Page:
Waiting on Ernie
Scenes from an open Dublin Legal Clinic
Waiting at open legal clinics is often bleak.
Today a man in his middle to late twenties came in. Thinning nondescript brown hair plastered in feathers to his head, he’d obviously been running and was having difficulty. As there were no more seats, he asked the man nearest him if he could sit down, the man pointedly ignored him.
An older woman, somewhere in her late fifties or sixties asked him if he needed to sit down, and he was very grateful. After she got up, the man who had pointedly ignored him offered her his chair. She pointedly refused.
“It’s an emergency…”
“It’s an emergency…”
His voice was tired and increasingly emotional and it took a moment to realise he was talking to his phone and not his knees.
When he finally got through, the person on the other end began asking him why he was calling. Bewildered, he entered into a weird back and forth repetition of explaining he had four missed calls from them.
There’s a point in all this where you find yourself recognising old keys of gaslighting and psychological abuse and end up quietly hoping it’s someone’s overworked key-worker on the other end, and not a relative or spouse.
It was his father.
What followed was a very contained partial breakdown filled with a deep nausea layered fear.
He was there at the clinic, waiting to see [redacted] but there was a “huge queue ahead of me”, and “don’t know whether I should stay or just see him in the morning, I’m very tired, I’m very tired.”
“I’m just doing what you told me to do.”
“Look, I’m doing what you told me to do, if I go to prison, if I go inside, I can’t, when I come out, I can’t go back on the streets…”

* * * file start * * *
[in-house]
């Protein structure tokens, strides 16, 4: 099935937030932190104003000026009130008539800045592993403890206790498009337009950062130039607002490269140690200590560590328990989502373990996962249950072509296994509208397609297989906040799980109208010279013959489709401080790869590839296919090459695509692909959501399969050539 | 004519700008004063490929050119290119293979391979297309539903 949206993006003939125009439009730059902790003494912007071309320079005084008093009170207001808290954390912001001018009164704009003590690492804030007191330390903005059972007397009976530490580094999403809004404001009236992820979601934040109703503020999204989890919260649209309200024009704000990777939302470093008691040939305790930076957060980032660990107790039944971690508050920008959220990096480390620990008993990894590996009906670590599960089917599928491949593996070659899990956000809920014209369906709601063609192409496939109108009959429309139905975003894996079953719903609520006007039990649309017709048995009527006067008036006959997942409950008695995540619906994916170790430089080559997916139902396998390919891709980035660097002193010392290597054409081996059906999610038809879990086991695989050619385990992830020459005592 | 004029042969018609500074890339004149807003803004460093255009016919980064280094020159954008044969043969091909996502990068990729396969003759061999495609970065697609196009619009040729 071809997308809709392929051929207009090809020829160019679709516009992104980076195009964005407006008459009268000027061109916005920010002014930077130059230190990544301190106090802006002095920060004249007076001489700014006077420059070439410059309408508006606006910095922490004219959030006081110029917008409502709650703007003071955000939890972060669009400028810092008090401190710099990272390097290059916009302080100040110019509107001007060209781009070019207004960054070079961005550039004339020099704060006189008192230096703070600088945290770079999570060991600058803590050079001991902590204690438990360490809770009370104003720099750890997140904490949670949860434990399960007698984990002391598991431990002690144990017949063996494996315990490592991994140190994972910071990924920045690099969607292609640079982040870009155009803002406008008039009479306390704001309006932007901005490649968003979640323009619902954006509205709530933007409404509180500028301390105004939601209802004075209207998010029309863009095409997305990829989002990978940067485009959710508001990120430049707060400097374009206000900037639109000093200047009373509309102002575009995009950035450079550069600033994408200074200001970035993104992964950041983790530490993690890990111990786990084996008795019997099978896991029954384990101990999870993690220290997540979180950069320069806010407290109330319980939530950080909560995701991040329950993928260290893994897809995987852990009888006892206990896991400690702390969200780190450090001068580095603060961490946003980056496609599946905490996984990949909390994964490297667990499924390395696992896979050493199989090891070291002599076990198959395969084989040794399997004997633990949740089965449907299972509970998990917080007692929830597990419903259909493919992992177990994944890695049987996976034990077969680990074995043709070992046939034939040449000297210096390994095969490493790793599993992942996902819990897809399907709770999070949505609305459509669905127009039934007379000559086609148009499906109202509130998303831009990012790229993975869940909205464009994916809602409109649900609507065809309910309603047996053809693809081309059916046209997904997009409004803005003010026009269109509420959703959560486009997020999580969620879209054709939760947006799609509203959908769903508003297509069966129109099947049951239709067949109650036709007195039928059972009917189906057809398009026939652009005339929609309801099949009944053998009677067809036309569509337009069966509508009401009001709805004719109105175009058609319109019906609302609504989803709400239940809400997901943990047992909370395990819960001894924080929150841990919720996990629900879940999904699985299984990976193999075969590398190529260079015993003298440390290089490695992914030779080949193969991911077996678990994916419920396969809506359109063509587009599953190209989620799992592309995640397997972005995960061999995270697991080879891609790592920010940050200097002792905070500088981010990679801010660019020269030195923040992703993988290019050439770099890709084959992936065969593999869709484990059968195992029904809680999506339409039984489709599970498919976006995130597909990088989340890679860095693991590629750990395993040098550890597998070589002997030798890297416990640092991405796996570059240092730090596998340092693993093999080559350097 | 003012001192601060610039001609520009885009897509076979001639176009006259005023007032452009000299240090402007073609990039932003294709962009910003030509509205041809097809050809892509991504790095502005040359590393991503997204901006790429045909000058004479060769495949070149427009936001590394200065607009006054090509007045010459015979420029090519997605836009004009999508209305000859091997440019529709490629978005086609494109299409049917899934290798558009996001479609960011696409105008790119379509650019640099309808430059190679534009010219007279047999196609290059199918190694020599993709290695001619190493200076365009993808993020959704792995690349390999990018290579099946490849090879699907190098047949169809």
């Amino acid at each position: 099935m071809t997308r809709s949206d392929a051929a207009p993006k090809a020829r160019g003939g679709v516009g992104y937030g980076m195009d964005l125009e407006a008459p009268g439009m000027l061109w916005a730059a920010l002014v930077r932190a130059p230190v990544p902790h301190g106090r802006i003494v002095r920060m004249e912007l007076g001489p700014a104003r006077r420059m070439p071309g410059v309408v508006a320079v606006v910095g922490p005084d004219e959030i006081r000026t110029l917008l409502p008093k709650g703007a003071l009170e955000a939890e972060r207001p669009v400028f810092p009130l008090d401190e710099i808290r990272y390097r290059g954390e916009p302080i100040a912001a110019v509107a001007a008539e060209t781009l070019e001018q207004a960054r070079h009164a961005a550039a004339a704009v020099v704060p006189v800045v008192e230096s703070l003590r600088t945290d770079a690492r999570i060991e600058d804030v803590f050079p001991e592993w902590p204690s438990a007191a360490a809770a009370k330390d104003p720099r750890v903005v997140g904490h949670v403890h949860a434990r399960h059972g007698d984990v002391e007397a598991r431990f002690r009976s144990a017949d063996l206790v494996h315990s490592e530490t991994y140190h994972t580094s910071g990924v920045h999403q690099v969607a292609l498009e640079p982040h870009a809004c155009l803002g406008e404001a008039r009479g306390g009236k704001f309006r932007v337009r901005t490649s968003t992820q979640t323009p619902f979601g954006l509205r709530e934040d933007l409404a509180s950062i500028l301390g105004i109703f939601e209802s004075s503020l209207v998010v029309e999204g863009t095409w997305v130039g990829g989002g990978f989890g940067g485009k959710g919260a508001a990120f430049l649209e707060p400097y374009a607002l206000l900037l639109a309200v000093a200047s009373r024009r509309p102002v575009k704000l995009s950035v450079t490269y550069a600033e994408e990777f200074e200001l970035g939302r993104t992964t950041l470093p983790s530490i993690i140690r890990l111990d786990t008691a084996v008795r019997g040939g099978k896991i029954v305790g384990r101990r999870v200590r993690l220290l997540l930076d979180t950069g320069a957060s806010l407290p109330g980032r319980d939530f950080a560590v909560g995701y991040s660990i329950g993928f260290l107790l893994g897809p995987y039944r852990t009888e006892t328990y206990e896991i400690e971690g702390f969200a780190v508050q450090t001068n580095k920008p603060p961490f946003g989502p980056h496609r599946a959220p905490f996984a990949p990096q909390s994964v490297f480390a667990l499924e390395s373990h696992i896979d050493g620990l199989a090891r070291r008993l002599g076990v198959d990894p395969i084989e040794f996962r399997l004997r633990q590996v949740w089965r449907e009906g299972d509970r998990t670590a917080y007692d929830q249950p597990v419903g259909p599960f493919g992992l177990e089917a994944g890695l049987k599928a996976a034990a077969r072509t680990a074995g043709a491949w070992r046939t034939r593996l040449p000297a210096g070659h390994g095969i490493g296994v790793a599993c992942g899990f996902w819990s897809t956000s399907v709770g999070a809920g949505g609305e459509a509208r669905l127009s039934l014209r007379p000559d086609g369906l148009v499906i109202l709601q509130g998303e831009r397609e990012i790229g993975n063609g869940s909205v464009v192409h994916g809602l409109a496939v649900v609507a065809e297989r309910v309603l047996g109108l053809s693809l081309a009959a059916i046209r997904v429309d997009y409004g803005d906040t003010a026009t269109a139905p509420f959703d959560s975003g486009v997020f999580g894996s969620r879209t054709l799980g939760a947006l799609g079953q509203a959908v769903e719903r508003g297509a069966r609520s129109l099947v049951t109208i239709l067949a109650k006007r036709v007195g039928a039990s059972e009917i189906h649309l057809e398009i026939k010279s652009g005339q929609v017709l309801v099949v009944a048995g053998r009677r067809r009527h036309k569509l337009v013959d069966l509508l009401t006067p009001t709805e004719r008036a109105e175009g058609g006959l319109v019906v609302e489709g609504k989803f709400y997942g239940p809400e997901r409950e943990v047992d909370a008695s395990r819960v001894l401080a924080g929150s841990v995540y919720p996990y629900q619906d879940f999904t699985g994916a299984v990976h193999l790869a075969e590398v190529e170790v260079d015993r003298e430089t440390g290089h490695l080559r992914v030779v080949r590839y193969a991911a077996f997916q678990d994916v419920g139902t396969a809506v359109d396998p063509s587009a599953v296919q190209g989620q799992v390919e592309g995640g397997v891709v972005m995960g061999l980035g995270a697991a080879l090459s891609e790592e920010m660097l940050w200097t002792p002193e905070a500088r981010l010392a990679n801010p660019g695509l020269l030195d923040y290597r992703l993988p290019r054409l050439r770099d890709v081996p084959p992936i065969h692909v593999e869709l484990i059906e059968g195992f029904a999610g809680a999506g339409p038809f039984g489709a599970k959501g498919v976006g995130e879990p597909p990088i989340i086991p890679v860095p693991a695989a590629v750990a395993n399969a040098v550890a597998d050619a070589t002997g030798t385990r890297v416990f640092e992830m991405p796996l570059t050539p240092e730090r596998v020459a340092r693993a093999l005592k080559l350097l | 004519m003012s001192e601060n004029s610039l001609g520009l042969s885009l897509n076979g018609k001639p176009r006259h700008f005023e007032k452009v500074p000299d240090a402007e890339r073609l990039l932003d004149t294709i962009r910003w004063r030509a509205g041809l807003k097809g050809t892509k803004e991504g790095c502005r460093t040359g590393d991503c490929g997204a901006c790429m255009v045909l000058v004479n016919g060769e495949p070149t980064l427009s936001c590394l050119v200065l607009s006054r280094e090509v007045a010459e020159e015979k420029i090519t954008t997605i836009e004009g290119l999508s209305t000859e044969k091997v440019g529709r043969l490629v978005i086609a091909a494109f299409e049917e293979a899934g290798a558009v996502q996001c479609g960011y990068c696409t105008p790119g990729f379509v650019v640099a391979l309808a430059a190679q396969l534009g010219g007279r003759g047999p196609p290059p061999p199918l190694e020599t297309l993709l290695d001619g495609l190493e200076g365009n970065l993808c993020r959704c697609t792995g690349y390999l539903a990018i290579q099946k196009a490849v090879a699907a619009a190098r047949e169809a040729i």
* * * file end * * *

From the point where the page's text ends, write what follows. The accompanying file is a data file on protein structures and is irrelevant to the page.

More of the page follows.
“I know you told me there’s good people out there, to have faith that there’s good people but I -’’
“I know, I know…I just…”
“There’s bad people out there, there’s a lot of bad people out there with bad intentions, not all of them are good like you Da…”
“Okay, okay, I’ll do what you tell me to do…”
“I am doing what you told me to do, listen please, it’s just hard…”
“Like what if the judge is having a bad day and is in a bad mood and doesn’t understand where I’m coming from…I just can’t…I can’t…I -am- doing what you told me to do…”
This doing what he was told boiled and tangled over in inflection and seemed to have multiple meanings. Its repetition seemed to make the older man on the other end of the line raise his voice so he could be heard, briefly, quite clearly around the waiting room.
“I am doing what you told me, I am, I am trying…ok…ok…look, I can’t, I did what you told me…if this goes -’’
The Da on the other end of the line seemed to interrupt a lot.
“I am…I am…”
“I am doing what you told me, but you don’t understand…”
“I’ve suffered enough…”
“Like…I know I have a beautiful apartment and I want to keep it and not lose it if I go inside, if this goes -’’
“I can’t…I just -’’
“I am doing what you’ve told me to do, I am…it’s just…I’ve suffered enough…”
“You…you don’t understand…I’ve suffered enough, I can’t, if I go back on the street…”
“If I come out, and I’m back on the street, you’ll have to help me…please…I can’t…I can’t…”
“I am doing what you’ve told me…I am…”
“Please. You’ll have to help me, please…”
“I can’t…I’ve suffered-I -am- doing what you’ve told me. I am…”
“I don’t know whether to wait here or -’’
“Okay, so the morning then…what time will I see you, 9am? And you’ll drive me there in the car and we’ll see him be -’’
I wondered which court he was. Or how that court worked. My experience of the lower courts this far had been of 10am roll call. As he went back and forth between emotional pleading, affirming he was doing what he was told and trying to make clear what was happening in the morning and whether he was being picked up. I wondered how far the drive was, an hour didn’t seem like it’d cut it. You did not want to be late.
“Okay-okay so I’ll get up and get the Luas there…okay…”